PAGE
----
LONDON (Reuters) – European shares gained for a second straight session on Wednesday, as strong corporate earnings and a rise in sensitive sectors of the economy boosted sentiment after US inflation growth slowed sharply in April.
The pan-European Stoxx 600 index rose 1.7 percent at the close, posting the biggest percentage gain since late March. The mining, auto industry and oil and gas sectors each jumped more than 3 percent.
Investor sentiment was supported by a batch of upbeat earnings reports and merger activity.
Sweden’s Match shares jumped 9 percent after Philip Morris International announced that it would make a cash offer to buy the Swedish tobacco company, amounting to about 161.2 billion Swedish crowns (16 billion dollars).
Shares of German thyssenkrupp group jumped 11.2 percent after it raised its forecast for sales and operating profits for 2022, while shares of Britain’s Compass Group rose 7.4 percent with an increase in its annual revenue forecast.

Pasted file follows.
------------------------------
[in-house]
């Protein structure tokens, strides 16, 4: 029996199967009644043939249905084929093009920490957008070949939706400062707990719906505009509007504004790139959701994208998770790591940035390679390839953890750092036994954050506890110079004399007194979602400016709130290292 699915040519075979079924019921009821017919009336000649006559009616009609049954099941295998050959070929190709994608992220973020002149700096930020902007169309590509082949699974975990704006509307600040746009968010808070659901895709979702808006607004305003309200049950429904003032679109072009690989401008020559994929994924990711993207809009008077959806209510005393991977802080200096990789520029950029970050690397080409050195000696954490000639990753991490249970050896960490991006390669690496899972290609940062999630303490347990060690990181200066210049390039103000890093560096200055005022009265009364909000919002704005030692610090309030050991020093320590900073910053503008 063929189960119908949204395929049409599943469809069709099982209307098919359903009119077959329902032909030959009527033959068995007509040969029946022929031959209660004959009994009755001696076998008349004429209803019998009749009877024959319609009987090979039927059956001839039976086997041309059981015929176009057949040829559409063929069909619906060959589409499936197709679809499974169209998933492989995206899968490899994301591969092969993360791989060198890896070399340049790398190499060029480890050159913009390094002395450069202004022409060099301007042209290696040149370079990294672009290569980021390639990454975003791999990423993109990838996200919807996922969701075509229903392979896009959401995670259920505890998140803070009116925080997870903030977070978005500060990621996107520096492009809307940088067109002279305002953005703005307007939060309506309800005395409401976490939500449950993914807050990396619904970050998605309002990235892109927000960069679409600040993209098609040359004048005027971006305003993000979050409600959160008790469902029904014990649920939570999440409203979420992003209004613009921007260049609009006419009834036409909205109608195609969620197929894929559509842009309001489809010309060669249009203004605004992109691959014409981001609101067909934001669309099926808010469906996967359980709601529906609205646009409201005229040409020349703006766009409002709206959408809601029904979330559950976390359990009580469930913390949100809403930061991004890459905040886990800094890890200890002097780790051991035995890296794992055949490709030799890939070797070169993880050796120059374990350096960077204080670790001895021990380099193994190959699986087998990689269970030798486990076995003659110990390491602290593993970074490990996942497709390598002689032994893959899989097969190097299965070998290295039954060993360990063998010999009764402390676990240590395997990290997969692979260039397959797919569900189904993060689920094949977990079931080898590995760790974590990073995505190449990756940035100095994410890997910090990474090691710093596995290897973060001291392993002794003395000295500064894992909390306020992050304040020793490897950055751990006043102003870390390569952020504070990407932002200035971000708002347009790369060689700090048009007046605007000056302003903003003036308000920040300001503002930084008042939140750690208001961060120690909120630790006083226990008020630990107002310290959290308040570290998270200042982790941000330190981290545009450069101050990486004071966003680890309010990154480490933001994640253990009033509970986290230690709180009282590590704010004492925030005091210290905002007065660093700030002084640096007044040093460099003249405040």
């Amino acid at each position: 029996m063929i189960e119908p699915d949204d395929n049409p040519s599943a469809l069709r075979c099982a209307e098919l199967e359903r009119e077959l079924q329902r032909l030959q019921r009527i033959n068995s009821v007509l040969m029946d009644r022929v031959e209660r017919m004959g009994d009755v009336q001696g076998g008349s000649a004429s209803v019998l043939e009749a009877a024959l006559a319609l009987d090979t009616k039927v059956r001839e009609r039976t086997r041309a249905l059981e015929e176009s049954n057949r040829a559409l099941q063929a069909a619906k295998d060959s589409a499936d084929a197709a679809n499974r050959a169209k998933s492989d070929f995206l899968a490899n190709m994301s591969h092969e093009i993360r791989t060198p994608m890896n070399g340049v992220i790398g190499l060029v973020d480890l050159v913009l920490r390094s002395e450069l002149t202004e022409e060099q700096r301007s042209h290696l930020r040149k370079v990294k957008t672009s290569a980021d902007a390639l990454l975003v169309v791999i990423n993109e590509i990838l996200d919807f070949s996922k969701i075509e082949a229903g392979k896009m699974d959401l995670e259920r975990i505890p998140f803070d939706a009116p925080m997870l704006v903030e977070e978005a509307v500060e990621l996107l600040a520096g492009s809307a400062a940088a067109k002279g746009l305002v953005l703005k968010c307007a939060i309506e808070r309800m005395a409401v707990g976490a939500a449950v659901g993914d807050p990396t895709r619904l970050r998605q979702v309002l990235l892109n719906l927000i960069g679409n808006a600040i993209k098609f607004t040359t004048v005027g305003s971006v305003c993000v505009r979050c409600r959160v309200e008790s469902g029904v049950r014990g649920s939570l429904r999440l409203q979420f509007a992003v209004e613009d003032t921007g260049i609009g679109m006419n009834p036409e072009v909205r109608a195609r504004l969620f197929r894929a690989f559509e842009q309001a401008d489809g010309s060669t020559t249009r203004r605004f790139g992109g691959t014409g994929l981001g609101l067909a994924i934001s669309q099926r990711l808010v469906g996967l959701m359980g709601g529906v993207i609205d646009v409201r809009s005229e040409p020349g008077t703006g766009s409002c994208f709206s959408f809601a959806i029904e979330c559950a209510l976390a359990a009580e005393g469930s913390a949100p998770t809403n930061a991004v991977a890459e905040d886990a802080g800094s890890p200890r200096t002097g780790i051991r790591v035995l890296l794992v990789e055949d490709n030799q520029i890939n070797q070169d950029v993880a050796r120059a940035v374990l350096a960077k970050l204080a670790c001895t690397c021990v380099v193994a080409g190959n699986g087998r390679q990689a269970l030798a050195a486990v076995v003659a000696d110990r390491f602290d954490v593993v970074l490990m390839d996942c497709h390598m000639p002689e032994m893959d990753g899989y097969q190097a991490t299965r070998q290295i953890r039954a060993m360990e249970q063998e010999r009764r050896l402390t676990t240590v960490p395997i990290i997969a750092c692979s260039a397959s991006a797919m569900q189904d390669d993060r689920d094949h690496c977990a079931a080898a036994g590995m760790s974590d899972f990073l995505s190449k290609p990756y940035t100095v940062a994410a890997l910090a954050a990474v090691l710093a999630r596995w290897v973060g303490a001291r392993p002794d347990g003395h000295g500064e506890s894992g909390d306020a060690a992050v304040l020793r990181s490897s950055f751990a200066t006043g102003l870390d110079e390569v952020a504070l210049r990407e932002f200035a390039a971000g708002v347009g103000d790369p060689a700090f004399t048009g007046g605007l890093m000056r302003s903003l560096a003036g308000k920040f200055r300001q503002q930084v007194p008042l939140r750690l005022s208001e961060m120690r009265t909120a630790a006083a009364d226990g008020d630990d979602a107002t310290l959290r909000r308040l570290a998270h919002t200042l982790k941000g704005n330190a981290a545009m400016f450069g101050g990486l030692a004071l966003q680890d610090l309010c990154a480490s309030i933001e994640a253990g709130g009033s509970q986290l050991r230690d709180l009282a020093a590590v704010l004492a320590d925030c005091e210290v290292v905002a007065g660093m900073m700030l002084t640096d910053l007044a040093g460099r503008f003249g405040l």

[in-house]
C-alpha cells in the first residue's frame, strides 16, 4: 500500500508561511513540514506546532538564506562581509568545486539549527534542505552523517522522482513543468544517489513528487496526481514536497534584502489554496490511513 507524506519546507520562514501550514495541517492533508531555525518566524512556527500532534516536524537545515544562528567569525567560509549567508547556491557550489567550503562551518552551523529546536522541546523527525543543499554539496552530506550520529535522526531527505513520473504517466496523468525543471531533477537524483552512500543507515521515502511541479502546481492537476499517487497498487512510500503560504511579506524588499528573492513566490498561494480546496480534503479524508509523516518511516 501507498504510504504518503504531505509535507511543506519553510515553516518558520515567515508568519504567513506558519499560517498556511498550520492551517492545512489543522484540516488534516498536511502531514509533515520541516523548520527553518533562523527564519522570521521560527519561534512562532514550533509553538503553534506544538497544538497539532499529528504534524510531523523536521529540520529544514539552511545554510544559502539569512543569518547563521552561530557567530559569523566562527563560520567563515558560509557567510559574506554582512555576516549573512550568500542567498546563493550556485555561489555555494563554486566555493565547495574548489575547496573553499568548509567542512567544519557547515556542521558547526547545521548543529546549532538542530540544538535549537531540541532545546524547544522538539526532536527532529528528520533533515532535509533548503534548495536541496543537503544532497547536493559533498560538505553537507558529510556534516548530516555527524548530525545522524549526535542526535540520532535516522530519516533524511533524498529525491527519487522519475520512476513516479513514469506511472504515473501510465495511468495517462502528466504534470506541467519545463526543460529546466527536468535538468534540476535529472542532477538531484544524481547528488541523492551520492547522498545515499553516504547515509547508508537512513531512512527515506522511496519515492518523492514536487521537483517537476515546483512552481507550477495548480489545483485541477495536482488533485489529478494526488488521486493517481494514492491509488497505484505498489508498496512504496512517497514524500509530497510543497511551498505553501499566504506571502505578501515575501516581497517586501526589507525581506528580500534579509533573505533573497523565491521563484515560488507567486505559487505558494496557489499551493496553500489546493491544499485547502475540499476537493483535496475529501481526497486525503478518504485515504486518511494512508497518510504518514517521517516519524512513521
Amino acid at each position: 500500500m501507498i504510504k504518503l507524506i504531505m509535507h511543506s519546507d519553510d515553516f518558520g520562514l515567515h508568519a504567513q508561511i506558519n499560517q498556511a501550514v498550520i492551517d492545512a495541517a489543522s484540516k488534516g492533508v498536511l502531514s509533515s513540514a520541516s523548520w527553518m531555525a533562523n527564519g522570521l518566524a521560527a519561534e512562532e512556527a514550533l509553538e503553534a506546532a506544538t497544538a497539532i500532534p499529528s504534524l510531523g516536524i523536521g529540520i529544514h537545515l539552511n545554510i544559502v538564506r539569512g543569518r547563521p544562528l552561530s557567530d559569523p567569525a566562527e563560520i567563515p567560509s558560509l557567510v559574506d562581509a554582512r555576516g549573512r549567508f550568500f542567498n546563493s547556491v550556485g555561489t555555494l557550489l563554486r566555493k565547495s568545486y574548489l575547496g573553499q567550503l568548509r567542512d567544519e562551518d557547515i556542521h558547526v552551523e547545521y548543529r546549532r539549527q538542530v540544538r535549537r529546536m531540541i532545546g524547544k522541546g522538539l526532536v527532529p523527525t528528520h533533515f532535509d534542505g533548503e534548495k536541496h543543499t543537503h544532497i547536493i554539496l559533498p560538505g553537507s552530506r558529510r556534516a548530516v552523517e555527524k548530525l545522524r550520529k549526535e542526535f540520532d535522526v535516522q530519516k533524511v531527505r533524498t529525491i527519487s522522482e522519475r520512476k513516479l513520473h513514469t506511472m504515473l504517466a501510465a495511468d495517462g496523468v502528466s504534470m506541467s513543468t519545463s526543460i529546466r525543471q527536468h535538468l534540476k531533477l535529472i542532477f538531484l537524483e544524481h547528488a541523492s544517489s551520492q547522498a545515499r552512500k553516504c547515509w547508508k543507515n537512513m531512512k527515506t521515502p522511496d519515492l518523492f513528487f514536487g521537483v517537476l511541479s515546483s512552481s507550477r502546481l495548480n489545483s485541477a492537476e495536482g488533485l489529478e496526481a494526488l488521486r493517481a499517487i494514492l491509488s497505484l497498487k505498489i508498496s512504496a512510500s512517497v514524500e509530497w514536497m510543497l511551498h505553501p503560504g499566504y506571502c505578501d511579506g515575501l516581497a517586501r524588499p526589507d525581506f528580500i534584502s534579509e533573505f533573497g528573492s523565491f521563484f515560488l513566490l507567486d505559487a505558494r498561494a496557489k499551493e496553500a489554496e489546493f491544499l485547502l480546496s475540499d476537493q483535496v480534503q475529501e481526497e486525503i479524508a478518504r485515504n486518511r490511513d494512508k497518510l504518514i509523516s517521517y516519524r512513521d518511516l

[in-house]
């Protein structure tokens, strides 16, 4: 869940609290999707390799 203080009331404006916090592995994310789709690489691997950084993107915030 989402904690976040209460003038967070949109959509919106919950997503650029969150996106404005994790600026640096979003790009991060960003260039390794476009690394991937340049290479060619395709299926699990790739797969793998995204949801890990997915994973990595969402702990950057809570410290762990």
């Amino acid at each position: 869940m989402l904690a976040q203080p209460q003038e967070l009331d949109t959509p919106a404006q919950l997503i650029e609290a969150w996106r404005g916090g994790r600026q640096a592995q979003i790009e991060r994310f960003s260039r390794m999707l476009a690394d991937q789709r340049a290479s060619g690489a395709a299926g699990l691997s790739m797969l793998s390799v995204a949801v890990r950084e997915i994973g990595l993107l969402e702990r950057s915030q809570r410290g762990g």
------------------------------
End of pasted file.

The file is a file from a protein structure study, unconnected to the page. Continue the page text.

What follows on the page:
European Central Bank President Christine Lagarde said on Wednesday the bank was likely to end its bond-buying stimulus program as early as the third quarter of this year, followed by an interest rate hike that could come “a few weeks”.
Data showed that US consumer price growth slowed sharply in April as gasoline prices fell from record highs, indicating that inflation is likely to have peaked. But it is likely to remain elevated for a while, keeping the Federal Reserve (the US central bank) on a path of raising interest rates.
Shares in French train maker Alstom lost 5.2 percent after the market was divided over comments about cash flows.
Germany’s Bayer shares fell 6.2 percent after the US administration asked the Supreme Court not to consider the agrochemical and pharmaceutical company’s lawsuit to dismiss lawsuits filed by clients who said the company’s weed killer Roundup causes cancer.
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